Rule 106 of the Sheriff’s Department of Ingham County, Michigan forbids members from disclosing Department documents without the permission of the Sheriff. On March 11, 2003, Laurie Siegrist, the president of Lodge 141 of the Fraternal Order of Police (FOP), received an e-mail from her lieutenant requiring detectives to carry a pager. Siegrist faxed the letter to the FOP’s attorney, who sent the Department a demand to collectively bargain over the issue.
The Department responded by issuing Siegrist a verbal warning for violating Rule 106. The warning stated: “Even though you are the Union president you do not have the right to freely distribute Department memo’s [sic] and/or documents. It is not for you to decide which documents are to be made public. Your Union has the ability to request public documents and certainly knows the procedure for doing this.” The FOP filed an unfair labor practice complaint against the County, alleging that the issuance to Siegrist of a verbal reprimand discriminated against her because of her Union activities and unlawfully interfered in the internal activities of the FOP. When Michigan’s Employment Relations Commission (ERC) upheld the unfair labor practice complaint, the County appealed.
In a 2-1 decision, the Michigan Court of Appeals reversed the ERC, and found that the County did not violate the law. While acknowledging that the subject of the memorandum – the requirement that detectives carry their pagers while off duty – was a mandatory subject of bargaining, the Court found that the FOP had other means of obtaining the document:
“As the County points out, in the event Siegrist made a proper request under the work rules and such request was denied, the Public Employment Relations Act (PERA) and the Michigan Freedom of Information Act (FOIA) provide appropriate avenues for resolution of disputes regarding disclosure of public sector employer documents. Under the PERA, a public employer’s failure to comply with the Union’s request for the release of non-protected information constitutes an unfair labor practice. Further, the FOIA requires the full disclosure of public records, subject only to narrowly construed exemptions. Thus, we cannot conclude that the Sheriff’s application of Rule 106 constitutes an unfair labor practice because application of the Rule does not unreasonably restrict the Union’s ability to represent its members and effectively enforce the terms of the labor agreement. While Rule 106 may make Union activity slightly less convenient, the Rule does not inhibit protected activity.”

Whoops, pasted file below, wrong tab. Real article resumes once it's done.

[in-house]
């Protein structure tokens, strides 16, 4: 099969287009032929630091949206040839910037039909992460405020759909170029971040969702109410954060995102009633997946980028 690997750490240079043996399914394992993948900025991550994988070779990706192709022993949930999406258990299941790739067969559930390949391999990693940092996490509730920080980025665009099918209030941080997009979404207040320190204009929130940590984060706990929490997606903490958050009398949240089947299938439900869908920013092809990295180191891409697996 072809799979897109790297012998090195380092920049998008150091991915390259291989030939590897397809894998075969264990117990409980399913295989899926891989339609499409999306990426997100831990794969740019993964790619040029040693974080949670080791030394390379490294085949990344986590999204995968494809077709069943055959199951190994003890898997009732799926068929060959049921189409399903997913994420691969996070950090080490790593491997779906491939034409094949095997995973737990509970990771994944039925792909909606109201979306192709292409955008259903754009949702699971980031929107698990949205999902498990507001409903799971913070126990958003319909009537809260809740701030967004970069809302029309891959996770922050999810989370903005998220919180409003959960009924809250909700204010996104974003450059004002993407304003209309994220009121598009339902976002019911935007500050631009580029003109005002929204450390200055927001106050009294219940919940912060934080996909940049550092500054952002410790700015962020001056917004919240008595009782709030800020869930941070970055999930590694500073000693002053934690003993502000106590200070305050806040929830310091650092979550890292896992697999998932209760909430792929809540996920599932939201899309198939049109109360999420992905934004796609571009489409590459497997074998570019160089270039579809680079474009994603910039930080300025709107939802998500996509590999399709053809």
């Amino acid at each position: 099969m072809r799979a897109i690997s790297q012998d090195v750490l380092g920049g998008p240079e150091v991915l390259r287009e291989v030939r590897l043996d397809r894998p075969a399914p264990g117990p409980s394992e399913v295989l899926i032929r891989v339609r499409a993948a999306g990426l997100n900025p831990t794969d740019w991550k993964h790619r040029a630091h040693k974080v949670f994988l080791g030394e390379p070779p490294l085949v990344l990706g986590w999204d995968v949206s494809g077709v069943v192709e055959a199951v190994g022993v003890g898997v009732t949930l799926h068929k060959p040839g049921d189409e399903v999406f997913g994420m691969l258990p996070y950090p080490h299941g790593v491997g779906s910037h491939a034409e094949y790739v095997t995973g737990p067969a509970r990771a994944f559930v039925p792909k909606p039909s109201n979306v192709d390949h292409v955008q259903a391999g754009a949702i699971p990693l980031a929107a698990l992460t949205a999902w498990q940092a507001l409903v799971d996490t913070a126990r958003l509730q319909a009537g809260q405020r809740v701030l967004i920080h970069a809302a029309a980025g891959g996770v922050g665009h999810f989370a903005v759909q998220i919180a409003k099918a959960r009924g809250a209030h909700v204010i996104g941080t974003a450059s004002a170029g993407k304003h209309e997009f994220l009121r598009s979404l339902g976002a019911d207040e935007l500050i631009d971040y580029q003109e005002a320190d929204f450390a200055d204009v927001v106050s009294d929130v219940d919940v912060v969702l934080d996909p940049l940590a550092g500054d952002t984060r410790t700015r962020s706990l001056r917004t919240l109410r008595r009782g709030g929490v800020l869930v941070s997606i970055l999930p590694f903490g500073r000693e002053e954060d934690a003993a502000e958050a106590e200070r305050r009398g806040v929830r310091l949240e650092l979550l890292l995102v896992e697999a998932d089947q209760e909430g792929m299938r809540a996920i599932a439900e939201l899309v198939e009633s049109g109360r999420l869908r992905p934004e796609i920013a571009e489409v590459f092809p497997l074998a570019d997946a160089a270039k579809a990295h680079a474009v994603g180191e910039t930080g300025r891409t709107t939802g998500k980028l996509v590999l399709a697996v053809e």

The dissenting judge disagreed with the Court’s conclusion that the enforcement of Rule 106 did not chill the exercise of protected rights: “Disciplining Siegrist for giving the memo to the Union attorney most certainly had an adverse effect on her ability to engage in concerted activity under the PERA. Requiring her to file under the FOIA would have alerted the Sheriff to her efforts to communicate with the Union attorney and hindered her ability to seek legal advice in confidence without having to first alert a potential adverse party.”
Ingham County v. Capitol City Lodge No. 141 of the Fraternal Order of Police, 2007 WL 987014 (Mich.App. 2007).
This article appears in the July 2007 issue